- There was a higher prevalence of depression for studies conducted in Asia (40% (95% CI: 27 to 53%)) compared to those from Europe or America (29% (95% CI: 16 to 45%)).
The authors concluded: –
Our results suggest that dental students are suffering from higher levels of depression compared with the general population or other college students during the COVID-19 pandemic, with differences across regions. Measures to improve the mental health and wellbeing of dental students during the pandemic are needed.
Taking both these systematic reviews at face value, it would be reasonable to assume that there had been a significant increase in mental health issues and depression in dental students during the pandemic (Mean Difference=8% (95%CI 7.9% to 8.1%), p<0.0001). However, the results of both these reviews need to be interpreted with a high degree of caution and are not generalisable for several reasons.
It should be noted that both papers include a wide range of different mental health assessment tools in their meta-analysis. Combining various assessment tools will negatively impact the accuracy and precision of any meta-analysis by increasing the heterogeneity. To reduce this heterogeneity problem, it would be tidier to compare like with like, and in this case both reviews have 10+ studies utilising the DASS assessment tool. Below is the forest plot of a sensitivity meta-analysis comparing the pre-pandemic DASS scores with those during the pandemic. The meta-analysis was conducted using ‘metaprop’ in R and a Freeman Tukey double arcsine transformation similar to the Santabarbara review.
By comparing the prepandemic and pandemic groups that use only the DASS there is no significant difference in the prevalence levels (p=0.68).
|Comparative analysis of original results and sensitivity analysis|
|Original summary estimate||Sensitivity meta-analysis (DASS only studies)|
|29% (95%CI: 26% to 34%)||42% (95%CI: 31% to 53%)|
|During the pandemic|
|37% (95%CI: 26% to 49%)||38% (95%CI: 25% to 53%)|
The heterogeneity is extremely high with I2 values of 97% to 99%, which leads to prediction intervals that almost span the full range of values, so the true value of a future study could be anywhere between 1% and 89%.
There are a few more interesting points to consider from the sensitivity analysis
|Geographical location and percentage of female students in the sensitivity meta-analysis|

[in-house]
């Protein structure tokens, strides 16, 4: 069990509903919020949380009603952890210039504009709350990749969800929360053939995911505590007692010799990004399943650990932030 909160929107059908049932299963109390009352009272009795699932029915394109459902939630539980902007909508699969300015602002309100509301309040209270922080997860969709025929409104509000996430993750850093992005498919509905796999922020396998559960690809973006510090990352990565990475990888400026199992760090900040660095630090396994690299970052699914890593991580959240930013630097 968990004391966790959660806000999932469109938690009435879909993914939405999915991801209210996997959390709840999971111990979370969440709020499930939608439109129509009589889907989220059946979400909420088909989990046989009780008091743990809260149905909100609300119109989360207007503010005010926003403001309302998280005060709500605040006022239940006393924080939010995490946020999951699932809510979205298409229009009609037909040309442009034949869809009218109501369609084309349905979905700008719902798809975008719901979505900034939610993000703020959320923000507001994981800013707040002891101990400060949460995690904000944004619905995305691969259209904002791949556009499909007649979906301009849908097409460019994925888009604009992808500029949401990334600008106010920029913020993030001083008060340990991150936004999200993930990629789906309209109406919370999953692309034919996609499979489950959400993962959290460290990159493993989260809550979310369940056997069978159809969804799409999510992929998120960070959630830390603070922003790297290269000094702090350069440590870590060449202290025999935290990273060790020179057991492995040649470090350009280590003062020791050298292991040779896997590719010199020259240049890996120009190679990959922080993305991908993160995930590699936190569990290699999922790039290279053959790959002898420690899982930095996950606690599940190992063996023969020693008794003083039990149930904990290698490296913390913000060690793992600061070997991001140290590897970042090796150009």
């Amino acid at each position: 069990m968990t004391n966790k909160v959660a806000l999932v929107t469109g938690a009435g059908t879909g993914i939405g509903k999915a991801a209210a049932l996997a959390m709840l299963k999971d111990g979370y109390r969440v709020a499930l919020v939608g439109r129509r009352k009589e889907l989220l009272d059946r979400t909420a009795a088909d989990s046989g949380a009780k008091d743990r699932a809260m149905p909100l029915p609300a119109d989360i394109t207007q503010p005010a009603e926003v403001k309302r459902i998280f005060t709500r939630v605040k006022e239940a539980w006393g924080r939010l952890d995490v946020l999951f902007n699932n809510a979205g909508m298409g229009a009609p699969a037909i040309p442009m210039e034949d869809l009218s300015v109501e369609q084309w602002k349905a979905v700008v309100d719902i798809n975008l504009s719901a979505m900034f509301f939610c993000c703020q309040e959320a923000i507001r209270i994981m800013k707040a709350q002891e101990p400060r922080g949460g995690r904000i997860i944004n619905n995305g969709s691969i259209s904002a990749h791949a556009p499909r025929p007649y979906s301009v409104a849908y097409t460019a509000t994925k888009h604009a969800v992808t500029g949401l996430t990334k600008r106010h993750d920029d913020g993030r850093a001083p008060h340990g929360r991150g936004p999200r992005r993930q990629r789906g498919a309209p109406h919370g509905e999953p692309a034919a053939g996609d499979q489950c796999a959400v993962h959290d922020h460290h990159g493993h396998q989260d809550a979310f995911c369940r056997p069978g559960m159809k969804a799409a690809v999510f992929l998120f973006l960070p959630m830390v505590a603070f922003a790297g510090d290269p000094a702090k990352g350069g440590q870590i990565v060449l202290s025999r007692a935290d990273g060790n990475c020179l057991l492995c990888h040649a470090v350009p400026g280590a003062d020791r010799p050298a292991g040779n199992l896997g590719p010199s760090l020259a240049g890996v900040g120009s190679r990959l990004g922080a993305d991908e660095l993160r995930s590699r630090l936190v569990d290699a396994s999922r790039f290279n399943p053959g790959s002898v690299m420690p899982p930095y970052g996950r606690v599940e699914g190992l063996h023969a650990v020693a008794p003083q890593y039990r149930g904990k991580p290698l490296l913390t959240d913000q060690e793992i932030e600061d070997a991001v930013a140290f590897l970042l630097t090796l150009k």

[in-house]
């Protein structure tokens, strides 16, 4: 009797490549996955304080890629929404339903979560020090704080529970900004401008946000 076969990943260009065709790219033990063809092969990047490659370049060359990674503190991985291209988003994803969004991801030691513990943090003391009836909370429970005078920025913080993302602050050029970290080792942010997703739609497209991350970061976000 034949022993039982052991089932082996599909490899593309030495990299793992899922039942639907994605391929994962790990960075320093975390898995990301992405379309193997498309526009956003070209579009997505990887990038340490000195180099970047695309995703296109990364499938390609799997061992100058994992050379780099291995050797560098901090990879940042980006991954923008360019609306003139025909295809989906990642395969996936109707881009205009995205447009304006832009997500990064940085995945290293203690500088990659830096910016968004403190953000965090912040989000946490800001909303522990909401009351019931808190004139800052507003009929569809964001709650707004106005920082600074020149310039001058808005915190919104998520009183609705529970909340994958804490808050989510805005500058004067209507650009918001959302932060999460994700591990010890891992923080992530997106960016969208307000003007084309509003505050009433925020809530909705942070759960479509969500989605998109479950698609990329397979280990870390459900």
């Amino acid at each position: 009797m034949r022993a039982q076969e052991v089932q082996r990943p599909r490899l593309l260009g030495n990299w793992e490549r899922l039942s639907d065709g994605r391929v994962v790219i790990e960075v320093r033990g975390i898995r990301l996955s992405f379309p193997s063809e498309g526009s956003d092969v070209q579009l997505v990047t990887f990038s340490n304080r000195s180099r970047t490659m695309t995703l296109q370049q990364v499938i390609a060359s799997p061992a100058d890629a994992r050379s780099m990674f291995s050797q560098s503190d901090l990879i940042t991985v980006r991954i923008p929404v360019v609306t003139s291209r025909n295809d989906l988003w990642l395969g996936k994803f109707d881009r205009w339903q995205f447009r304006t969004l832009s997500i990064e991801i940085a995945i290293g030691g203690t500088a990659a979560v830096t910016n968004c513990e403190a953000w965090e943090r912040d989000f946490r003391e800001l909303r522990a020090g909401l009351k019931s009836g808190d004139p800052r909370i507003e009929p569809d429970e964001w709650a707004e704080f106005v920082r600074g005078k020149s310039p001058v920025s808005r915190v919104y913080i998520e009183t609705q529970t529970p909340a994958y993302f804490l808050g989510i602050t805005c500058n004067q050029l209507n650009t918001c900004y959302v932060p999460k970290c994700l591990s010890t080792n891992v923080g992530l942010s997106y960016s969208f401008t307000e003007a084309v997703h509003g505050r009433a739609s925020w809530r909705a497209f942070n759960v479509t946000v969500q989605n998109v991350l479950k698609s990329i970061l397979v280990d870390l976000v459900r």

|Muniz et al. 2021(N=13)||Santabarbara et al 2021 (N=10)|
|Percentage female students||68%||62%|
Firstly both subgroups were heavily biased toward Middle Eastern and Asian countries, so these results aren’t generalisable to Europe, North America or Australia. In the prepandemic study, Muniz found that female dental students presented a higher chance of depressive symptoms, and Santabarbara did not see any difference in the pandemic studies. If we take the sensitivity meta-analysis of ‘no difference’ as a more accurate assessment of the prevalence of depressive symptoms and have relatively balanced populations regarding geographical location and sex, what can we conclude? Firstly, generally speaking, dental students are at a higher risk of depressive symptoms than the general student population. Secondly, dental students are no more depressed than before the pandemic, but the stressors present before the pandemic have changed (remote learning, PPE and reduced clinical time) and are less sensitive to the student’s sex/gender.
Akhtar, P., Ma, L., Waqas, A., et al. 2020. Prevalence of Depression among University Students in Low and Middle Income Countries (Lmics): A Systematic Review and Meta-Analysis. Journal of Affective Disorders, 274, 911-919.
Moher, D., Liberati, A., Tetzlaff, J., et al. 2009. Preferred Reporting Items for Systematic Reviews and Meta-Analyses: The Prisma Statement. PLoS Medicine, 6, e1000097.
Muniz, F., Maurique, L. S., Toniazzo, M. P., et al. 2021. Self-Reported Depressive Symptoms in Dental Students: Systematic Review with Meta-Analysis. J Dent Educ, 85, 135-147.
Santabarbara, J., Ozamiz-Etxebarria, N., Idoiaga, N., et al. 2021. Meta-Analysis of Prevalence of Depression in Dental Students During Covid-19 Pandemic. Medicina (Kaunas), 57.
Solmi, M., Radua, J., Olivola, M., et al. 2021. Age at Onset of Mental Disorders Worldwide: Large-Scale Meta-Analysis Of 192 Epidemiological Studies. Molecular Psychiatry.
|Mental Health Questionnaire||Number (N=58)|
|Beck Depression Inventory (BDI)||19|
|Depression Anxiety Stress Scale (DASS)||19|
|Hospital Anxiety and Depression Scale (HADS)||4|
|Zung Depressive Scale||3|
|Goldberg Anxiety and Depression Scale||1|
|Hamilton Depression Rating Scale (HDRS)||1|
|Kutcher Adolescent Depression Scale||1|
|Patient Health Questionnaire (PHQ)||4|
|Aga Khan University Anxiety and Depression Scale||1|
|Center for Epidemiological Studies-Depression||1|
|General Health Questionnaire||1|
|Mental Health Inventory,||1|
|Hopkins Symptom Checklist||1|
Mental Elf – 8th Oct 2021